Home News Local News DISTANCE EDUCATION
By Dick Mason
Observer Staff Writer
Sandra McCarron of San Antonio, Texas, flew about 1,500 miles and drove another 150 miles late last week all for the opportunity to make the walk of a lifetime on Saturday.
McCarron was among about 370 students who walked across a commencement stage to receive their diplomas at Saturday's Eastern Oregon University graduation.
McCarron's appearance was noteworthy on two counts. Not only had she traveled a great distance, but she was also in Oregon for the first time in her life.
McCarron earned her degree through EOU's distance education program. She completed her requirements for a bachelor's degree in physical education and health while living in Iceland and in San Antonio.
McCarron's husband, Brady, made sure that his wife made it to La Grande for Saturday's ceremony.
"She has worked so hard. It's absolutely incredible what she has done. I was determined to get her up here,'' Brady McCarron said.
Brady and the couple's 8-year-old daughter, Taylor, were in La Grande for Saturday's graduation.
Brady McCarron is in the U.S. Air Force. His family has made many moves over the past decade, making it difficult for his wife to be any place long enough to earn a college degree. Sandra McCarron attended colleges and universities in Alaska, Arizona and Tennessee before enrolling in EOU's program.
She enrolled in EOU's distance degree program in 1999 while she and her family were in Iceland. She had no trouble staying in the program when her husband was transferred to San Antonio in 2001.
McCarron does not know what she would have done if she had not found out about EOU.
"When I found out that (schools in) Iceland did not have the degree program I needed, I thought I might have to give up my plans for school,'' McCarron said.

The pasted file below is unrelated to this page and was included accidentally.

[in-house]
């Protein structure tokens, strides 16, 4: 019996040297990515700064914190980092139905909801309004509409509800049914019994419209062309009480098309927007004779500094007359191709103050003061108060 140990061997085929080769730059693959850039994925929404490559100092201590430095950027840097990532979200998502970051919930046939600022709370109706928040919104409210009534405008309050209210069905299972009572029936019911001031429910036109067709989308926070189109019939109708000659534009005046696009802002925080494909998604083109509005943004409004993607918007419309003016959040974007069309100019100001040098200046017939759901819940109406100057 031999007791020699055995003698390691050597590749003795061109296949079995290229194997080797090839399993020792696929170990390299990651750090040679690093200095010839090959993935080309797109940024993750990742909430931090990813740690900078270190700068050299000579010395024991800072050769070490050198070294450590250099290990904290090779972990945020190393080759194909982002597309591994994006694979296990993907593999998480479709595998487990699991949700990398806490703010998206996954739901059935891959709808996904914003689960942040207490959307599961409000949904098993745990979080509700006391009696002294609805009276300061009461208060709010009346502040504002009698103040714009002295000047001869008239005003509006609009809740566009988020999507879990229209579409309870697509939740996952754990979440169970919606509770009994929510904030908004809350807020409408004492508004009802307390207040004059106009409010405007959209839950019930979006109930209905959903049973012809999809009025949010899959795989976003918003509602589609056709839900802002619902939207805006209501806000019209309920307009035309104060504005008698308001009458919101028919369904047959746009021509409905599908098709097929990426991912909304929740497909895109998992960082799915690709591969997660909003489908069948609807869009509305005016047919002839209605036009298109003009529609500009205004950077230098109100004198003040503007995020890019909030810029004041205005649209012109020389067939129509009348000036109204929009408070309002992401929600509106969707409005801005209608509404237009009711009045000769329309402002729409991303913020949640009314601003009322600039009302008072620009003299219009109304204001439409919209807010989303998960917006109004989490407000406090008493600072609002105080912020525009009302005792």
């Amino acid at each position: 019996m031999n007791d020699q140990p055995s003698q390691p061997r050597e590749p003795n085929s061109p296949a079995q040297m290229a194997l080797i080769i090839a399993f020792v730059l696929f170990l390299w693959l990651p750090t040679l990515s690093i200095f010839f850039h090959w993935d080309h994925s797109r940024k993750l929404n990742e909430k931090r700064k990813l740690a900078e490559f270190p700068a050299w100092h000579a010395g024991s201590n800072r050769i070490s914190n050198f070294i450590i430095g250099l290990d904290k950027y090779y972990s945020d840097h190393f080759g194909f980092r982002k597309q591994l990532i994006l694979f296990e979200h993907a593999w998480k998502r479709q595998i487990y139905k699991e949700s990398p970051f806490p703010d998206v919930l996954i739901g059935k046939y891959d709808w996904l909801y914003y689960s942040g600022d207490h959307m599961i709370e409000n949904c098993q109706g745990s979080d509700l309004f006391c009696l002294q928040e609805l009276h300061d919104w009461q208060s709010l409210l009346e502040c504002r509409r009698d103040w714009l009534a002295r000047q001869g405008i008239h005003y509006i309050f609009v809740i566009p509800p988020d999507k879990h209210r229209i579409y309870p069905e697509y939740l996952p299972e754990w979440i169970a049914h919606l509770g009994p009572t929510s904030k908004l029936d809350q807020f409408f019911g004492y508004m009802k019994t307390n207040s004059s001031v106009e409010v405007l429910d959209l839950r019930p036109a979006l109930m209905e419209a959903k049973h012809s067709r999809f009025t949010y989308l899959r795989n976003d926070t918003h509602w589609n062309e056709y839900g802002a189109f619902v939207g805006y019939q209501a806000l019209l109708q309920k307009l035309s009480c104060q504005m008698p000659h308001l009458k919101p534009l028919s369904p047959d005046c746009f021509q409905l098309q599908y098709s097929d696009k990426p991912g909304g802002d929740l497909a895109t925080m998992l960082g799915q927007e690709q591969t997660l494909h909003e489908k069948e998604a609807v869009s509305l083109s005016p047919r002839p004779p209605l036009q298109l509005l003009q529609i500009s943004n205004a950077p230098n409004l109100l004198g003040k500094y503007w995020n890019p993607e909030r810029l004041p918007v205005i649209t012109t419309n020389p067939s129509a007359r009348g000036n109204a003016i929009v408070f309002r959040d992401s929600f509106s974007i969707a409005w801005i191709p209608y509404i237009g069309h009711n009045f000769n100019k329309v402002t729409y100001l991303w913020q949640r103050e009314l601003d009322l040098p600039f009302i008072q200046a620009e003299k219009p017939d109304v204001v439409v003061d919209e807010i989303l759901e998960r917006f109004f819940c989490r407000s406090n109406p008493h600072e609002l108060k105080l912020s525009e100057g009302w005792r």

She did most of her correspondence with EOU on the Internet. Through the Internet she got her class assignments, had questions answered by teachers, took tests and even ordered textbooks.
"When we moved to San Antonio (from Iceland) I had a suitcase full of textbooks,'' McCarron said.
McCarron did not do everything via the Internet. In one class she had to demonstrate Tai Chi exercises. McCarron made a videotape of herself doing the exercises and mailed it to EOU.
McCarron also had to complete a practicum for her degree. She did hers at an Air Force base gymnasium in Iceland.
McCarron now works for a corporate fitness center in San Antonio, where she is a manager and teaches yoga and aerobics.
"I would've been able to get the job without my degree,'' she said.
McCarron credits EOU's professors with being extremely responsive whenever she had a problem.
"They were great when I had questions,'' she said.
McCarron said the one downside of the program is that she was not able to talk to other students in her classes.
"It's hard when you have a difficult class and you are alone,'' she said.
McCarron's husband is following her lead and has enrolled in an Eastern distance education degree program in business.
Brady said that his wife did a remarkable job of juggling many responsibilities to earn her degree.
"She is an inspiration. ... To be a full-time mom and do all that she did, she is a superwoman,'' Brady McCarron said. "I don't think I can speak highly enough of her.''